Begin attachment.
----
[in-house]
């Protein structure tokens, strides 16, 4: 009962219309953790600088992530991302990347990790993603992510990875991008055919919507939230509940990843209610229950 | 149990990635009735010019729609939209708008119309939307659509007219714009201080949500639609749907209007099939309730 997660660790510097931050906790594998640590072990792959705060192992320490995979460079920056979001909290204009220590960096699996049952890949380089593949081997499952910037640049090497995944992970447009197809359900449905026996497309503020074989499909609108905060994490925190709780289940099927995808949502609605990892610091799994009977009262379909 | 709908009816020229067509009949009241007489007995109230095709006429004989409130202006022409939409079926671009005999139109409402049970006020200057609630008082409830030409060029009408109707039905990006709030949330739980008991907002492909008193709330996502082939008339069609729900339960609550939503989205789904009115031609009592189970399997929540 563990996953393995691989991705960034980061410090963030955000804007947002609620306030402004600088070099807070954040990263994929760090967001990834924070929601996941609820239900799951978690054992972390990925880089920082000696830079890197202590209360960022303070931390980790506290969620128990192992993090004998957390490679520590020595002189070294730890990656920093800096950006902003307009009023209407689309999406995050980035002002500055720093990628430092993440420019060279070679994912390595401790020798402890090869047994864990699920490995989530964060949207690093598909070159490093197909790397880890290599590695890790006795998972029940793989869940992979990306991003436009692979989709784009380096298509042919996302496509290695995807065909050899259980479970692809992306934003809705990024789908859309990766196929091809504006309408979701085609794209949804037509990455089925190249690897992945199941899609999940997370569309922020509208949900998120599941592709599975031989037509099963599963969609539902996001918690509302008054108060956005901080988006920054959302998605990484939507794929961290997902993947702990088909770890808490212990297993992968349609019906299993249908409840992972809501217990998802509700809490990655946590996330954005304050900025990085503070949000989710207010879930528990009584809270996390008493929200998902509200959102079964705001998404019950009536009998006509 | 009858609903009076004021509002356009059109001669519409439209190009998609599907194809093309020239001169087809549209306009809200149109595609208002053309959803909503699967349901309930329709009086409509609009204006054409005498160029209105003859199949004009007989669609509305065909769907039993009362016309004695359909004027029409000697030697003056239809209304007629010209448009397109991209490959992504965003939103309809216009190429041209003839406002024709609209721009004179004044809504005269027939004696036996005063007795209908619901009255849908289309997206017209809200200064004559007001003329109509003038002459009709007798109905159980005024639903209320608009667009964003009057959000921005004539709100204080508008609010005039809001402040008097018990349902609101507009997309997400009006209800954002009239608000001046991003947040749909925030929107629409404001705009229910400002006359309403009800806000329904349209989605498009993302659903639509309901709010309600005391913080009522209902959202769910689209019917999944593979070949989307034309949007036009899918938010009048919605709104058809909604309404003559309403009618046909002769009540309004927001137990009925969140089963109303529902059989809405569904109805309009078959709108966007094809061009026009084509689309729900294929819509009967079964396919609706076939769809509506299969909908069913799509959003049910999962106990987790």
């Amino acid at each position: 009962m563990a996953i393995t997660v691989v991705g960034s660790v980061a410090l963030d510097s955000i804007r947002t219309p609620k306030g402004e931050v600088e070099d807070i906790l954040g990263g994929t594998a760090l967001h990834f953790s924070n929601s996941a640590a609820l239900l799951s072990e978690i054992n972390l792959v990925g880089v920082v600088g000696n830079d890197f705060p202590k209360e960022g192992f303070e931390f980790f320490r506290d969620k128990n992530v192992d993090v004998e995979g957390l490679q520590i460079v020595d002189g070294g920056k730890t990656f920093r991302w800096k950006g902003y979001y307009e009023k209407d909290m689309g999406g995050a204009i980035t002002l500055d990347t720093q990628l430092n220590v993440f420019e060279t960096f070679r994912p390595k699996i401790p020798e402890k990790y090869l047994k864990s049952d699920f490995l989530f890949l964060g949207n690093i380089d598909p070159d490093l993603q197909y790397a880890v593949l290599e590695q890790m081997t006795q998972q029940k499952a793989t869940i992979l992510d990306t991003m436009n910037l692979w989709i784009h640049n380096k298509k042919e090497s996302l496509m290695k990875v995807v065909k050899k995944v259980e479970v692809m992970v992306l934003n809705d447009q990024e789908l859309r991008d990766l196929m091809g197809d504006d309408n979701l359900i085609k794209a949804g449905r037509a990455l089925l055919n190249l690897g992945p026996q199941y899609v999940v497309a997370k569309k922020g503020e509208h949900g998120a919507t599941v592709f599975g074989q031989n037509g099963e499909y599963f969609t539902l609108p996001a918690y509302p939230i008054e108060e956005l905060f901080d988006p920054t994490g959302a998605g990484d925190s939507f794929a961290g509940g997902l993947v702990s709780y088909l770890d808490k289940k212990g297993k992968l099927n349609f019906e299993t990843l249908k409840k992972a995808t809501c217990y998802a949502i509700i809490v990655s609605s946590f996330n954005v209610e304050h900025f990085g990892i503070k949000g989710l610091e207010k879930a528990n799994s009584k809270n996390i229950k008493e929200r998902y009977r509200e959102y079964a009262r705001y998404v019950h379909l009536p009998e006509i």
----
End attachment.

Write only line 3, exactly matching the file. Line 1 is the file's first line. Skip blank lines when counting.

């Amino acid at each position: 009962m563990a996953i393995t997660v691989v991705g960034s660790v980061a410090l963030d510097s955000i804007r947002t219309p609620k306030g402004e931050v600088e070099d807070i906790l954040g990263g994929t594998a760090l967001h990834f953790s924070n929601s996941a640590a609820l239900l799951s072990e978690i054992n972390l792959v990925g880089v920082v600088g000696n830079d890197f705060p202590k209360e960022g192992f303070e931390f980790f320490r506290d969620k128990n992530v192992d993090v004998e995979g957390l490679q520590i460079v020595d002189g070294g920056k730890t990656f920093r991302w800096k950006g902003y979001y307009e009023k209407d909290m689309g999406g995050a204009i980035t002002l500055d990347t720093q990628l430092n220590v993440f420019e060279t960096f070679r994912p390595k699996i401790p020798e402890k990790y090869l047994k864990s049952d699920f490995l989530f890949l964060g949207n690093i380089d598909p070159d490093l993603q197909y790397a880890v593949l290599e590695q890790m081997t006795q998972q029940k499952a793989t869940i992979l992510d990306t991003m436009n910037l692979w989709i784009h640049n380096k298509k042919e090497s996302l496509m290695k990875v995807v065909k050899k995944v259980e479970v692809m992970v992306l934003n809705d447009q990024e789908l859309r991008d990766l196929m091809g197809d504006d309408n979701l359900i085609k794209a949804g449905r037509a990455l089925l055919n190249l690897g992945p026996q199941y899609v999940v497309a997370k569309k922020g503020e509208h949900g998120a919507t599941v592709f599975g074989q031989n037509g099963e499909y599963f969609t539902l609108p996001a918690y509302p939230i008054e108060e956005l905060f901080d988006p920054t994490g959302a998605g990484d925190s939507f794929a961290g509940g997902l993947v702990s709780y088909l770890d808490k289940k212990g297993k992968l099927n349609f019906e299993t990843l249908k409840k992972a995808t809501c217990y998802a949502i509700i809490v990655s609605s946590f996330n954005v209610e304050h900025f990085g990892i503070k949000g989710l610091e207010k879930a528990n799994s009584k809270n996390i229950k008493e929200r998902y009977r509200e959102y079964a009262r705001y998404v019950h379909l009536p009998e006509i």